Finally, a potent wet, warm and windy storm to help build our snowpack and hopefully clean out the many weak layers that have developed this season. Over the last 48-hours we have seen 2-4+ inches of rain fall below 1,000′ and 2-4+ feet of snow fall at the upper elevations. The peak of this storm was 24 hours ago (early yesterday morning) and with this was a widespread natural avalanche cycle. Although the storm is winding down, along with the naturally occurring avalanche cycle, there still exists the possibility for very big avalanches to occur today and human triggered avalanches are likely.
That said, today is another day to leave the mountains alone and let them do their business. We should see one more pulse of wind and precipitation come in later this morning (20-25mph Easterly ridgetop winds and .2″ of rain below 500′ and 2-4″ snow above 500′). Temperatures will remain warm and this is a big factor keeping the mountains unstable currently. At the upper elevations were drier snow is falling and winds are blowing, wind slab and storm slab avalanches are likely. Debris from these could run into the mid and lower elevation bands. Additionally, at the mid and lower elevations the new moist/wet snow is still adding stress to the underlying weak snow and post storm large avalanches lower on slopes are possible.
Photo: Large avalanche triggered by avalanche reduction work just South of Girdwood. You can see the wide propagation and various bed surfaces in the crown where the avalanche released.
Powder cloud from reduction work along Seward Highway
Visibility was limited on Turnagain Pass, but we did get a look a this new debris pile on the South end of Seattle Ridge.
Video below is from avalanche reduction work conducted by the AKDOT & PF Avalanche Program along the Seward Highway between Bird and Girdwood.
Many areas in the region have a variety of weak layers in the mid and lower portions of the snowpack. The warm temperatures and additional load from this storm has been overloading these weak layers and we are seeing avalanches break near the ground. This is occurring mainly in thin snowpack zones such as Girdwood Valley, Summit Lake and the interior Kenai Mountains. The South end of Turnagain Pass is also suspect for these large slides breaking near the ground. Hopefully visibility will be good enough today to see what has occurred in these zones.
Photo: It’s a bit difficult to see but this is a natural avalanche breaking near the ground yesterday on Orca with debris running in the middle of the trim line. Orca can be seen easily from the Tesoro gas station in Girdwood.
Below 1,000′ the snowpack is saturated due to 1-3″ of rain that fell during the past 36 hours. Wet slab avalanches were occurring naturally yesterday and though the peak of the avalanche cycle is winding down, they are still expected again today with continued above freezing temperatures and .2″ of rain forecast.
Photo below: Slab avalanche triggered by rain and very wet snow between 800′ and 1300′ on lower Wolverine Ridge. There are likely more of these, but visibility was limited to only a few portions of terrain. NOTE: You can see the rain/snow line by the dark trees at the bottom of photo and white(ish) trees at the top.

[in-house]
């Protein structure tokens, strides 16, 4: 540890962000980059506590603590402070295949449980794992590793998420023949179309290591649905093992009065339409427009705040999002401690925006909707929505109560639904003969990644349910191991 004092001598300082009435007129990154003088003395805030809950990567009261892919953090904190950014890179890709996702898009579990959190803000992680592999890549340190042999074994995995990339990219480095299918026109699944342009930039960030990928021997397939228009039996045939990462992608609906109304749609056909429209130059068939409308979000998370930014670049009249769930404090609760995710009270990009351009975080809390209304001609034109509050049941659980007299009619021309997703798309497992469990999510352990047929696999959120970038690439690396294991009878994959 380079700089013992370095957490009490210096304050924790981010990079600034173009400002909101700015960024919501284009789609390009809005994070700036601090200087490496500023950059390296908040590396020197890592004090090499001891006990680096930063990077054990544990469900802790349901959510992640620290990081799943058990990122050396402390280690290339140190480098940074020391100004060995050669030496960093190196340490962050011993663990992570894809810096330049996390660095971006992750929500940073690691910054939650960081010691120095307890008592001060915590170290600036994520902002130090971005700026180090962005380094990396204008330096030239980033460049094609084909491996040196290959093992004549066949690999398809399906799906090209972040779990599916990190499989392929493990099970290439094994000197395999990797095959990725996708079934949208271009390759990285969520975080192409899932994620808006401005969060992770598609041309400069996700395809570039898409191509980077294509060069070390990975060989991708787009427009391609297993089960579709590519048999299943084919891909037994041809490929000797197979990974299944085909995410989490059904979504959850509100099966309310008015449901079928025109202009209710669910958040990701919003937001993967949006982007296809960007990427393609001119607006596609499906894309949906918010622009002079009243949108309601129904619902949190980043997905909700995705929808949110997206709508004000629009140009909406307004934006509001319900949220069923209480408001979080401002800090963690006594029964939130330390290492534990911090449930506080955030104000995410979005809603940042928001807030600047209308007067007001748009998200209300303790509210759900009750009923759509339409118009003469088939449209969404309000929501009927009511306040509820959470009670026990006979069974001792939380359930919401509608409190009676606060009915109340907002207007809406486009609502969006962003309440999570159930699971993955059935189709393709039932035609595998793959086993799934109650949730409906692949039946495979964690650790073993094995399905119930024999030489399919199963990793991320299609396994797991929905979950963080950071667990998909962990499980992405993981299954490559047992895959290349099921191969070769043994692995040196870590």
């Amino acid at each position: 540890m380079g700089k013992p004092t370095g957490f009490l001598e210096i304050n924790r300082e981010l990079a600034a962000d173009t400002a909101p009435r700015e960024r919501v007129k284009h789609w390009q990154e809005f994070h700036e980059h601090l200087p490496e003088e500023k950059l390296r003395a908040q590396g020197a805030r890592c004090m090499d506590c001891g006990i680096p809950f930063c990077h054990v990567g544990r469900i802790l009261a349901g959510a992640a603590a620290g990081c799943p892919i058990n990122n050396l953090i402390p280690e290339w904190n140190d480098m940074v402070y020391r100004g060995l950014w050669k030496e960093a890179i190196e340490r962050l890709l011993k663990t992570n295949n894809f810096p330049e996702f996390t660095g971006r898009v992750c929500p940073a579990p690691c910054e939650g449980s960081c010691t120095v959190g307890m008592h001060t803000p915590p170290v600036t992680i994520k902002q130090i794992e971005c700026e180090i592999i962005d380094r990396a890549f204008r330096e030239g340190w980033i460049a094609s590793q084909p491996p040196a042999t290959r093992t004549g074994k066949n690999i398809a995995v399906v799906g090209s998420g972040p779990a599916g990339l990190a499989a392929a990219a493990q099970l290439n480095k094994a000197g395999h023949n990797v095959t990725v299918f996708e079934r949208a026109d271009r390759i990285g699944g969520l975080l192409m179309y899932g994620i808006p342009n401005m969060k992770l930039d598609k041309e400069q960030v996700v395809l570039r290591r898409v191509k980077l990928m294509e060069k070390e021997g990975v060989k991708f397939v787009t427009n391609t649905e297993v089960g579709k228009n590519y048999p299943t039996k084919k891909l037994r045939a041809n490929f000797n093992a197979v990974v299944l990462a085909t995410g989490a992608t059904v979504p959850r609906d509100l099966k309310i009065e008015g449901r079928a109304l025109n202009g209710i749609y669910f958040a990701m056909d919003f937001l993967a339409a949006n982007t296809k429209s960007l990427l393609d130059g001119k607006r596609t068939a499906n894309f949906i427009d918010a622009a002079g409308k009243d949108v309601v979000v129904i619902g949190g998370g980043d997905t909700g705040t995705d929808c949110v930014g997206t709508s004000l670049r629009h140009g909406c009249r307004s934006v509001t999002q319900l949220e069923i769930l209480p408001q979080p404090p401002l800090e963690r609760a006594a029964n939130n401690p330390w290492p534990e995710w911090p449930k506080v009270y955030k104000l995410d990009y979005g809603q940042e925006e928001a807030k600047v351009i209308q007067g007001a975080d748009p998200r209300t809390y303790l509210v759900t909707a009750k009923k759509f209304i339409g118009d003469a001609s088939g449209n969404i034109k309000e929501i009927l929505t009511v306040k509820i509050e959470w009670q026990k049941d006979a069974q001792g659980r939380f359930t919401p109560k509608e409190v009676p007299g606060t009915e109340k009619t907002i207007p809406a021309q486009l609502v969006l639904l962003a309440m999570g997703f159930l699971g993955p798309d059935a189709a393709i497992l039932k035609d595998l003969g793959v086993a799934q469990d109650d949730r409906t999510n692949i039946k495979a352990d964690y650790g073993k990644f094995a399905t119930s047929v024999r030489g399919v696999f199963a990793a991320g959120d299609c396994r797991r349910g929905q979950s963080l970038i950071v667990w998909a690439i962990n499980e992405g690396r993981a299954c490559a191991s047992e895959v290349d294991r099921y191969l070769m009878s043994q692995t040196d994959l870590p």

Yesterday’s wet and warm storm diminished during the day and precipitation and winds have backed off overnight. Girdwood Valley saw 1.6″ of rain while Turnagain Pass had 1.3″. The rain/snow line was around 1,000′ and has lowered to around 700′ this morning. Ridgetop winds peaked 24 hours ago in the 40’s mph with gusts into the 70’s from the East. Temperatures were warm, 40F at sea level and 32F at 1,000′ with ridgetops in the mid 20’sF.
Today, we should see mostly cloudy skies with another quick shot of precipitation, 0.2″ of rain below 500′ and 2-4″ of snow above. Ridgetop winds from the East are expected to bump up to the 20-25mph range before backing off this evening. Temperatures should stay warm through today, mid to upper-30’s at sea level and around 30F at 1,000′.
Starting tonight and into tomorrow, cooler Westerly flow will move in dropping temperatures and allowing the wet snow to begin to freeze up. Stay tuned!
|Temp Avg (F)||Snow (in)||Water (in)||Snow Depth (in)|
|Center Ridge (1880′)||34||6||1.3||65|
|Summit Lake (1400′)||31||5||0.7||27|
|Alyeska Mid (1700′)||32||4||1.6||60|
|Temp Avg (F)||Wind Dir||Wind Avg (mph)||Wind Gust (mph)|
|Seattle Ridge (2400′)||26||SE||Sensor RIMED||78|
|01/23/21||Turnagain||Observation: Seattle Ridge||A Schauer Forecaster|
|01/23/21||Turnagain||Avalanche: Tincan Trees||Matti Silta|
|01/22/21||Turnagain||Observation: JOHNSON PASS||Anonymous|
|01/20/21||Turnagain||Observation: Sunburst||Johnston-Bloom / Roberts Forecaster|
|01/19/21||Turnagain||Avalanche: Cornbiscuit||Schauer/ Johnston-Bloom Forecaster|
|01/19/21||Turnagain||Avalanche: Sunburst and Tincan||CNFAIC Staff|
|01/19/21||Turnagain||Avalanche: Seattle Ridge||CNFAIC Staff|
|01/19/21||Turnagain||Avalanche: Tincan 2900′ SW aspect below Hippy Bowl.||Kris Marshall|
|01/18/21||Turnagain||Observation: Turnagain Pass Road Obs.||A Schauer Forecaster|
|01/16/21||Turnagain||Avalanche: Tincan Trees||A Schauer Forecaster|
Status of riding areas across the Chugach NF is managed by the Glacier and Seward Ranger Districts, not avalanche center staff. Riding area information is posted as a public service to our users and updated based on snow depth and snow density to prevent resource damage at trailhead locations. Riding area questions contact: firstname.lastname@example.org
|Area||Status||Weather & Riding Conditions|
This is a general backcountry avalanche advisory issued for Turnagain Arm with Turnagain Pass as the core advisory area. This advisory does not apply to highways, railroads or operating ski areas.